From then on, sticks in hand she travelled far and wide, living in Los Angeles for a while with a band that, according to Warner Brothers was going to be the next big thing. After realising that they wouldn't even be the next small thing, she and her band mates returned to Blighty where Kate struck out on her own and moved to that London.

    The decades that followed saw her honing her craft as a songwriter and session vocalist while drumming in many bands that nobody's ever heard of. On the plus side, she has sung live with Dave Gilmour, Eric Clapton and the Freddie-less Queen, played electronic percussion (including the cak-cow! noise in Vienna) with Midge Ure, and drums for Sam Brown, Marcella Detriot, Honeycrack, Martin Stephenson and the Daintees, Jackdaw 4 and now, of course - China Drum. In 2014 she and John Steel released an album as Myrtle Park's Fishing Club.

    Coming late to punk, Kate is making up for lost time by playing as loud and fast as possible at every given opportunity.

  • biopic Bill

    Bill McQueen

    If anyone finds Bill, please return him to the address below

  • biopic Dave

    Dave McQueen

    Dave joined China Drum before China Drum was China Drum, if you follow.

    Having knocked about with Ad since the age of 4, at High School they formed Girl Talk.....a progressive art rock psychedelic reggae acid jazz bluegrass folk band, which played a mean cover version of 'summer of 69'. Even then we were pushing barriers (man).

    The bass guitar came by default - brother Bill was already a narly guitarist, his twin Stew a drummer so if we were going to be Ovingham's answer to the Jacksons then it was gonna have to be the bass. Who would want to be in the Jacksons....?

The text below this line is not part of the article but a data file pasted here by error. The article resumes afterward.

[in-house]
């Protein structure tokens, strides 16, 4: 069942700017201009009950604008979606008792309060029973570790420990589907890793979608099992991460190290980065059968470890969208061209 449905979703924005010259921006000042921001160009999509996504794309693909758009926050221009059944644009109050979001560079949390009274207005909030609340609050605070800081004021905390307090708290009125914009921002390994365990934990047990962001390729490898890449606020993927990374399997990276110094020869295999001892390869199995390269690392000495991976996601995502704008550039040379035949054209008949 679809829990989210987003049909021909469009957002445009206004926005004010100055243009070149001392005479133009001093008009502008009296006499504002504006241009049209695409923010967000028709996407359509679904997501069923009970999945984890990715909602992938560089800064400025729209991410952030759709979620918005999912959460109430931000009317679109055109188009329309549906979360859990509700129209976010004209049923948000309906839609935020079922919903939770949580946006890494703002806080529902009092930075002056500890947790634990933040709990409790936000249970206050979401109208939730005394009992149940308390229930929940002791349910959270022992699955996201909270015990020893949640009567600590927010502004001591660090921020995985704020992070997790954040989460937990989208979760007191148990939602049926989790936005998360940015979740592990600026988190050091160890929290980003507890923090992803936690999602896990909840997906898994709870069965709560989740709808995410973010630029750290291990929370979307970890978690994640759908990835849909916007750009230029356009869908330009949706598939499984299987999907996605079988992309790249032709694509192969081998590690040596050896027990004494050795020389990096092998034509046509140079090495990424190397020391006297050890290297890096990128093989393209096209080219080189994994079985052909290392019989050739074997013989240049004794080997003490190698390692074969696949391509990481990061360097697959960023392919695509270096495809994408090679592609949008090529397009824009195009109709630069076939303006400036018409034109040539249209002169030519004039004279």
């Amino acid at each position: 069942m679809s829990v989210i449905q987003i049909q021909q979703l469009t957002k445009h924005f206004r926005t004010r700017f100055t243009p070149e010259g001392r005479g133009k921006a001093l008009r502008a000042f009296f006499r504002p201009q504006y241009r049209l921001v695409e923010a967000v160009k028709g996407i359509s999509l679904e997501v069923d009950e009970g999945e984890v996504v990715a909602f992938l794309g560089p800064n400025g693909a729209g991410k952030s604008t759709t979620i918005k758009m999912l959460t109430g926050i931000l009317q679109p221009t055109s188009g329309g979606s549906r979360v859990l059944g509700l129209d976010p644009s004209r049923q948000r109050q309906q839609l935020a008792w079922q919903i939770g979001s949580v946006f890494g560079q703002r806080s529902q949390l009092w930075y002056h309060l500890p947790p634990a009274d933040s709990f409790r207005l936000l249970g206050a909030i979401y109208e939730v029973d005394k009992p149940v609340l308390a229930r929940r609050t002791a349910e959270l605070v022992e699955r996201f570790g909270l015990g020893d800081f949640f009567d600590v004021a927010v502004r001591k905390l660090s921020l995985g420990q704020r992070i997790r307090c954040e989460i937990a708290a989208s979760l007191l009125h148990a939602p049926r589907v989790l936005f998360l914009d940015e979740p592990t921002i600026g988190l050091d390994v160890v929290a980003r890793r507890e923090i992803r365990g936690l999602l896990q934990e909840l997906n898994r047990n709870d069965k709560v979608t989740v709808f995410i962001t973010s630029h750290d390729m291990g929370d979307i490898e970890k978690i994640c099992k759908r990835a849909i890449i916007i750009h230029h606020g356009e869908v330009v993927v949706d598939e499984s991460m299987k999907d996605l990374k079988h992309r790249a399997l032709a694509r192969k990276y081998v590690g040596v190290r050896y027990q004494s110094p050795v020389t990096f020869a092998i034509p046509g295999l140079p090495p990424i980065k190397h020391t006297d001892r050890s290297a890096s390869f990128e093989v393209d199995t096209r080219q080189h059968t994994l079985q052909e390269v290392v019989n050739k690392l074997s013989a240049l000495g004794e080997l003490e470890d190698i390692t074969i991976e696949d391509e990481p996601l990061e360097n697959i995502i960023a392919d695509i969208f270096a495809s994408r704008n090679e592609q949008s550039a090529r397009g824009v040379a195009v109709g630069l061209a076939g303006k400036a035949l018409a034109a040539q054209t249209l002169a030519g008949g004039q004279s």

By this point Girl Talk had spoken its last and Dave convinced brother Bill to join him and Adam's new band. Musical Inspiration came from listening to Adam's brothers record collection which ranged from the Only Ones to the Clash to Love (!). Bill brought in the Stranglers, and his mate Baz came up with the name China Drum...a breaking system in a truck.

    From there it was gigs gigs gigs. Playing working men's clubs and hoping to get paid off at half time, when the committee would inexplicably ask you to conjure up a keyboard player and female singer before going back on. If they let the band back on then a 40 min version of 'Johnny Was' usually led to being successfully paid off.

    All those duff gigs did have some use though and helped finance gear plus the first single 'Simple'. Not to mention if you can play WMC's you can play anywhere.  And the Drum did play anywhere : from Wakefield snooker club to Roskilde to CBGB's to the Viper room.....to the next door neighbour's living room.

    Dave was the band's self confessed gadget nerd. Still is. The best thing about reforming the band is having heaps of essential new gadgets to play with. Even if it does mean he has no excuse to be late anymore.